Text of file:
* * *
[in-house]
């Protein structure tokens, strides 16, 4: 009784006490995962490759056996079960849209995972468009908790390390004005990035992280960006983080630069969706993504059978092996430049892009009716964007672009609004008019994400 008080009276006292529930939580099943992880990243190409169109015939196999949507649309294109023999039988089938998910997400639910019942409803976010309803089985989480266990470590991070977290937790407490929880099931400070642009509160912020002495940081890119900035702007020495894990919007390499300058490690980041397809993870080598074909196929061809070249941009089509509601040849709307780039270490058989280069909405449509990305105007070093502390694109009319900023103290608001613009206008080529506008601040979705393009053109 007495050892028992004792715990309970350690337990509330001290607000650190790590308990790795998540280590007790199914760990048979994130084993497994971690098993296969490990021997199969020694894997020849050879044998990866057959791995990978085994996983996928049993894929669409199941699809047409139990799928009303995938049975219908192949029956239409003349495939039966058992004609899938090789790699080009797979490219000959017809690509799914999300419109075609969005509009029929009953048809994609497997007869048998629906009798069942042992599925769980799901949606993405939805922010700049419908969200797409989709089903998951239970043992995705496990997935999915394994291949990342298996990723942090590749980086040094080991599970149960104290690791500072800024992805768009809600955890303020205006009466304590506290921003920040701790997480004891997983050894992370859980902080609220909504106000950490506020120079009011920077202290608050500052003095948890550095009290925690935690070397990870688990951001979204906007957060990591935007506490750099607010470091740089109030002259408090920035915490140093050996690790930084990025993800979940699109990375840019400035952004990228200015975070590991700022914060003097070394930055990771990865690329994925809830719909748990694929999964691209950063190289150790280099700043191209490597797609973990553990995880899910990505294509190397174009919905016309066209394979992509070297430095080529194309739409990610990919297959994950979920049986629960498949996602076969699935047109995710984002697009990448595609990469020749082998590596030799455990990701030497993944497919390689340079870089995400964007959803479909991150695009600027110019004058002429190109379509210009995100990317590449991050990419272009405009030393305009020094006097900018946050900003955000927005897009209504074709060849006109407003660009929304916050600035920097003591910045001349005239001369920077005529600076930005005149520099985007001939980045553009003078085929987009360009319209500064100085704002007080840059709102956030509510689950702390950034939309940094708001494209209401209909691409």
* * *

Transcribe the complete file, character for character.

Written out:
[in-house]
């Protein structure tokens, strides 16, 4: 009784006490995962490759056996079960849209995972468009908790390390004005990035992280960006983080630069969706993504059978092996430049892009009716964007672009609004008019994400 008080009276006292529930939580099943992880990243190409169109015939196999949507649309294109023999039988089938998910997400639910019942409803976010309803089985989480266990470590991070977290937790407490929880099931400070642009509160912020002495940081890119900035702007020495894990919007390499300058490690980041397809993870080598074909196929061809070249941009089509509601040849709307780039270490058989280069909405449509990305105007070093502390694109009319900023103290608001613009206008080529506008601040979705393009053109 007495050892028992004792715990309970350690337990509330001290607000650190790590308990790795998540280590007790199914760990048979994130084993497994971690098993296969490990021997199969020694894997020849050879044998990866057959791995990978085994996983996928049993894929669409199941699809047409139990799928009303995938049975219908192949029956239409003349495939039966058992004609899938090789790699080009797979490219000959017809690509799914999300419109075609969005509009029929009953048809994609497997007869048998629906009798069942042992599925769980799901949606993405939805922010700049419908969200797409989709089903998951239970043992995705496990997935999915394994291949990342298996990723942090590749980086040094080991599970149960104290690791500072800024992805768009809600955890303020205006009466304590506290921003920040701790997480004891997983050894992370859980902080609220909504106000950490506020120079009011920077202290608050500052003095948890550095009290925690935690070397990870688990951001979204906007957060990591935007506490750099607010470091740089109030002259408090920035915490140093050996690790930084990025993800979940699109990375840019400035952004990228200015975070590991700022914060003097070394930055990771990865690329994925809830719909748990694929999964691209950063190289150790280099700043191209490597797609973990553990995880899910990505294509190397174009919905016309066209394979992509070297430095080529194309739409990610990919297959994950979920049986629960498949996602076969699935047109995710984002697009990448595609990469020749082998590596030799455990990701030497993944497919390689340079870089995400964007959803479909991150695009600027110019004058002429190109379509210009995100990317590449991050990419272009405009030393305009020094006097900018946050900003955000927005897009209504074709060849006109407003660009929304916050600035920097003591910045001349005239001369920077005529600076930005005149520099985007001939980045553009003078085929987009360009319209500064100085704002007080840059709102956030509510689950702390950034939309940094708001494209209401209909691409």